The Center for Biological Diversity, Grand Canyon Trust, the Sierra Club and Earthjustice sent a Nov. 2 letter to Utah Attorney General Sean Reyes urging him to invalidate $53 million in state payments in support of a plan to export millions of tons of Utah coal through a proposed bulk terminal in Oakland, Calif.
The project, known as the Oakland Bulk and Oversized Terminal, is being built by a group of developers led by Prologis CCIG Oakland Global LLC. After years of assurances that coal would not be transported through the bulk terminal, in April Oakland community members learned that the developers had secretly cut a funding deal with four Utah counties that would bring coal into Oakland, the environmental groups said.
“Utah Physicians for a Healthy Environment believe that it is morally and legally wrong for Utah’s CIB to be using these funds to prop up a dying, dirty energy market,” said Tim Wagner, executive director of UPHE. “We hope that the attorney general will do the right thing to protect Utahns from this health risk and financial fallacy.”
In exchange for $53 million in “community impact board” (CIB) funding, the involved Utah counties would be guaranteed shipping rights to at least 4 million to 5 million tons of the bulk terminal’s 9 million to 10 million ton annual shipping capacity. Utah officials have stated that they intend to use this capacity to export coal to overseas markets.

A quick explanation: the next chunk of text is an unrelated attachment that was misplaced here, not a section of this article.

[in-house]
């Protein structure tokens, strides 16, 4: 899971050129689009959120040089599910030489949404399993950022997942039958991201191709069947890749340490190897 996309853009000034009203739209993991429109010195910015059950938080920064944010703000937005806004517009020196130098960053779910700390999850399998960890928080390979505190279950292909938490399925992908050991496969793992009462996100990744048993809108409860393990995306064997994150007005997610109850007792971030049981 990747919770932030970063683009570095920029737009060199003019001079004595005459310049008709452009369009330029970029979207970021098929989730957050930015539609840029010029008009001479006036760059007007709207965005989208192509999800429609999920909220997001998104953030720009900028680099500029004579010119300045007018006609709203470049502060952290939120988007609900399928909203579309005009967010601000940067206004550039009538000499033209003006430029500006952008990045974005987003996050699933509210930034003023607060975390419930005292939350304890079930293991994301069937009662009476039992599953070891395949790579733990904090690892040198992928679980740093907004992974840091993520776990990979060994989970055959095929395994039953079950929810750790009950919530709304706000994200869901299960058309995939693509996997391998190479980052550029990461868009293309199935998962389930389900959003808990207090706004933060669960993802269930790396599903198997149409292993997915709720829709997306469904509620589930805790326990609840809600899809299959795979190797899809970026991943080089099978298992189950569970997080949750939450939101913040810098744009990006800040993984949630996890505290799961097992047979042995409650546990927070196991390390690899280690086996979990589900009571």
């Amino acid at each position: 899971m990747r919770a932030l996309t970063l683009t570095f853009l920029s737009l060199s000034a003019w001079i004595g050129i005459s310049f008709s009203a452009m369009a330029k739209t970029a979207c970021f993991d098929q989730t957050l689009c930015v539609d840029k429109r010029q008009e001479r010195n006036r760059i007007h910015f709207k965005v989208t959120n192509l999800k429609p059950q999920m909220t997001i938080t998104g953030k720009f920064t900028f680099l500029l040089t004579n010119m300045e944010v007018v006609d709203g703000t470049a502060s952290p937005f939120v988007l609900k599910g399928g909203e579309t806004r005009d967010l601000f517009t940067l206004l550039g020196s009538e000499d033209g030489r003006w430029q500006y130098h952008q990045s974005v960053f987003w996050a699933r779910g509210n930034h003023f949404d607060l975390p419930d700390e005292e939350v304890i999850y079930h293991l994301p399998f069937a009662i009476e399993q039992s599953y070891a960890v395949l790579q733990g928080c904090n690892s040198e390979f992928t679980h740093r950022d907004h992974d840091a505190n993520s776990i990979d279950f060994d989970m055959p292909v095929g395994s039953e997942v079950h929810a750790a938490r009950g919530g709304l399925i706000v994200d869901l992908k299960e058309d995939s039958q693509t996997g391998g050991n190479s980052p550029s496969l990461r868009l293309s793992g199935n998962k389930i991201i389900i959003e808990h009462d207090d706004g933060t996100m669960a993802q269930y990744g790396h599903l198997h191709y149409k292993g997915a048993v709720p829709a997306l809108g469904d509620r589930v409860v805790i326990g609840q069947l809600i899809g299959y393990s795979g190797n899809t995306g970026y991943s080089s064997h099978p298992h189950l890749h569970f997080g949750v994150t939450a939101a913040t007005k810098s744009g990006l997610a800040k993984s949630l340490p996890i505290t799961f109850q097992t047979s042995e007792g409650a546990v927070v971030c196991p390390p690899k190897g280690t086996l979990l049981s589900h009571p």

“This is a raw deal for Utah from every angle,” said Aaron Paul, staff attorney for the Grand Canyon Trust. “It shouldn’t take an opinion from the attorney general for the CIB to see that it shouldn’t be promoting more coal mining in Utah by building a California seaport with money that is supposed to be spent in Utah’s communities to offset coal mining’s burdens on those communities.”
Utah’s board approved the $53 million in funding as a loan in April, but made approval contingent on a legal opinion by Attorney General Reyes supporting the board’s actions, the environmental groups said. To date Reyes has not officially released an opinion.
The letter to Attorney General Reyes asserts that the board does not have the authority to make the loan. Utah law requires that board funds be used in Utah, that funds benefit the public and not be a pass-through to a private venture, and that the funds mitigate impacts from fossil fuel production, the letter said.